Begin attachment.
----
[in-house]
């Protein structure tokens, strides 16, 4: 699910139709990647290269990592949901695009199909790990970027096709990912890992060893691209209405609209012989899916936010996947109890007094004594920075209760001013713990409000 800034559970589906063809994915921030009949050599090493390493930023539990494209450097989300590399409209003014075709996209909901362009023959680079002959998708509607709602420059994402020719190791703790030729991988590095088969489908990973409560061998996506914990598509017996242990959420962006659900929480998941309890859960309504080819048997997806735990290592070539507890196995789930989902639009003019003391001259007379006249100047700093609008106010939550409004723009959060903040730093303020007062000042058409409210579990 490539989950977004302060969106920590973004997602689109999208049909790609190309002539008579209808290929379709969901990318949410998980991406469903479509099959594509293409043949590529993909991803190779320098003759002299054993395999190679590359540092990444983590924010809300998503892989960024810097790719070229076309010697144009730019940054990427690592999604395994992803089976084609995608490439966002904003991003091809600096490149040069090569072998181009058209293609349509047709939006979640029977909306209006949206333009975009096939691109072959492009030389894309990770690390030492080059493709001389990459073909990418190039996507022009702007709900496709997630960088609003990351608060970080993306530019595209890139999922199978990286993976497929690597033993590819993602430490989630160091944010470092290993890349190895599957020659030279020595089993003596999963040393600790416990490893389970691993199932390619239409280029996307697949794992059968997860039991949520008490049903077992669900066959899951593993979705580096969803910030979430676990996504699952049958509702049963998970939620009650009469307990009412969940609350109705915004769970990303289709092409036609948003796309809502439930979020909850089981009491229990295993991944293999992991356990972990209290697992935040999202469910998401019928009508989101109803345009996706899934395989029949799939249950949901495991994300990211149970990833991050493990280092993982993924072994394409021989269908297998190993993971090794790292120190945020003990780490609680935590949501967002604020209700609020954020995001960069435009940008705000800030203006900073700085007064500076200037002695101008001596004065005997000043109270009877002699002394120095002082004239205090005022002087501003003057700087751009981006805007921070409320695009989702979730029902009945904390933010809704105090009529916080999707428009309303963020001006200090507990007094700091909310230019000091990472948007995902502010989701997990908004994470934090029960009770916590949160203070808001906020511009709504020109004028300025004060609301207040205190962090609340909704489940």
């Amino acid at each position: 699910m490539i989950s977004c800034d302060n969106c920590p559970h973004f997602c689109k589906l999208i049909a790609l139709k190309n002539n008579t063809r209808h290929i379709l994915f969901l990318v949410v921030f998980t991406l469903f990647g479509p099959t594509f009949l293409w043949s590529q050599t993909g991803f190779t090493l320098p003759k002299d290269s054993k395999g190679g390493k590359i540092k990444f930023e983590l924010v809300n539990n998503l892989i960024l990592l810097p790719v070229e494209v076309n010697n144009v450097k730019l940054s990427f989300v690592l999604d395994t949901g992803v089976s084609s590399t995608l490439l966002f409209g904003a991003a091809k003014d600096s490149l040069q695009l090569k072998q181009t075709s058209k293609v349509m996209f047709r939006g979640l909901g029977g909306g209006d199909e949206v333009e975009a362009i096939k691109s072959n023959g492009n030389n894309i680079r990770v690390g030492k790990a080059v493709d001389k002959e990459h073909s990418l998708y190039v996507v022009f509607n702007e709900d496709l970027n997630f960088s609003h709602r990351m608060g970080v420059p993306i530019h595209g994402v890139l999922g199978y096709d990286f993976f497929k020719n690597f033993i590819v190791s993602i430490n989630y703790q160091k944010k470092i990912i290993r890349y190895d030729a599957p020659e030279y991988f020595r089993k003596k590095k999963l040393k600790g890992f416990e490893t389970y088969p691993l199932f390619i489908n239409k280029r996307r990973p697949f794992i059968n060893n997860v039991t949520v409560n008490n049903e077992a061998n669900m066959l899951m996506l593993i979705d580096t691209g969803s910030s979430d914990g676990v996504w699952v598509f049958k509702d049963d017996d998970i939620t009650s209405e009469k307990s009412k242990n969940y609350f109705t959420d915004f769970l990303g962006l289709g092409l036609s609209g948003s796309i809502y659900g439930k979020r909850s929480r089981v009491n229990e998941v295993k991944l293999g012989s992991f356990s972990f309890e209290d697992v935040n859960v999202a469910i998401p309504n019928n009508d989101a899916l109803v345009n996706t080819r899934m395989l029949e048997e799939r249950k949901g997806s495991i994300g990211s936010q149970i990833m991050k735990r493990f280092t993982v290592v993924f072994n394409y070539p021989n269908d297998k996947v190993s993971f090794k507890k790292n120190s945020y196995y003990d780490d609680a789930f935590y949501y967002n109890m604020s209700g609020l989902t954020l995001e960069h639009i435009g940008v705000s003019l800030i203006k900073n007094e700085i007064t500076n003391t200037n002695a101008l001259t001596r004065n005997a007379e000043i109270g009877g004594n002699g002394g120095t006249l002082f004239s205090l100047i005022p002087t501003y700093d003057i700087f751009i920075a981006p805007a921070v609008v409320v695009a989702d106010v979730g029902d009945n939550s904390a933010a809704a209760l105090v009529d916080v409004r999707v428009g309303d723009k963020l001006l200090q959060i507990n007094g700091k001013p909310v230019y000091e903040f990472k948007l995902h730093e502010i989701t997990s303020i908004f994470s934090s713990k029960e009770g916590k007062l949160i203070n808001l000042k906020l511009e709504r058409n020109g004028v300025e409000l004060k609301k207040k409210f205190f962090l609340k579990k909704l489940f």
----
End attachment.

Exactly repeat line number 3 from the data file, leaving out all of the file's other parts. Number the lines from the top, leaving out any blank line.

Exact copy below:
């Amino acid at each position: 699910m490539i989950s977004c800034d302060n969106c920590p559970h973004f997602c689109k589906l999208i049909a790609l139709k190309n002539n008579t063809r209808h290929i379709l994915f969901l990318v949410v921030f998980t991406l469903f990647g479509p099959t594509f009949l293409w043949s590529q050599t993909g991803f190779t090493l320098p003759k002299d290269s054993k395999g190679g390493k590359i540092k990444f930023e983590l924010v809300n539990n998503l892989i960024l990592l810097p790719v070229e494209v076309n010697n144009v450097k730019l940054s990427f989300v690592l999604d395994t949901g992803v089976s084609s590399t995608l490439l966002f409209g904003a991003a091809k003014d600096s490149l040069q695009l090569k072998q181009t075709s058209k293609v349509m996209f047709r939006g979640l909901g029977g909306g209006d199909e949206v333009e975009a362009i096939k691109s072959n023959g492009n030389n894309i680079r990770v690390g030492k790990a080059v493709d001389k002959e990459h073909s990418l998708y190039v996507v022009f509607n702007e709900d496709l970027n997630f960088s609003h709602r990351m608060g970080v420059p993306i530019h595209g994402v890139l999922g199978y096709d990286f993976f497929k020719n690597f033993i590819v190791s993602i430490n989630y703790q160091k944010k470092i990912i290993r890349y190895d030729a599957p020659e030279y991988f020595r089993k003596k590095k999963l040393k600790g890992f416990e490893t389970y088969p691993l199932f390619i489908n239409k280029r996307r990973p697949f794992i059968n060893n997860v039991t949520v409560n008490n049903e077992a061998n669900m066959l899951m996506l593993i979705d580096t691209g969803s910030s979430d914990g676990v996504w699952v598509f049958k509702d049963d017996d998970i939620t009650s209405e009469k307990s009412k242990n969940y609350f109705t959420d915004f769970l990303g962006l289709g092409l036609s609209g948003s796309i809502y659900g439930k979020r909850s929480r089981v009491n229990e998941v295993k991944l293999g012989s992991f356990s972990f309890e209290d697992v935040n859960v999202a469910i998401p309504n019928n009508d989101a899916l109803v345009n996706t080819r899934m395989l029949e048997e799939r249950k949901g997806s495991i994300g990211s936010q149970i990833m991050k735990r493990f280092t993982v290592v993924f072994n394409y070539p021989n269908d297998k996947v190993s993971f090794k507890k790292n120190s945020y196995y003990d780490d609680a789930f935590y949501y967002n109890m604020s209700g609020l989902t954020l995001e960069h639009i435009g940008v705000s003019l800030i203006k900073n007094e700085i007064t500076n003391t200037n002695a101008l001259t001596r004065n005997a007379e000043i109270g009877g004594n002699g002394g120095t006249l002082f004239s205090l100047i005022p002087t501003y700093d003057i700087f751009i920075a981006p805007a921070v609008v409320v695009a989702d106010v979730g029902d009945n939550s904390a933010a809704a209760l105090v009529d916080v409004r999707v428009g309303d723009k963020l001006l200090q959060i507990n007094g700091k001013p909310v230019y000091e903040f990472k948007l995902h730093e502010i989701t997990s303020i908004f994470s934090s713990k029960e009770g916590k007062l949160i203070n808001l000042k906020l511009e709504r058409n020109g004028v300025e409000l004060k609301k207040k409210f205190f962090l609340k579990k909704l489940f």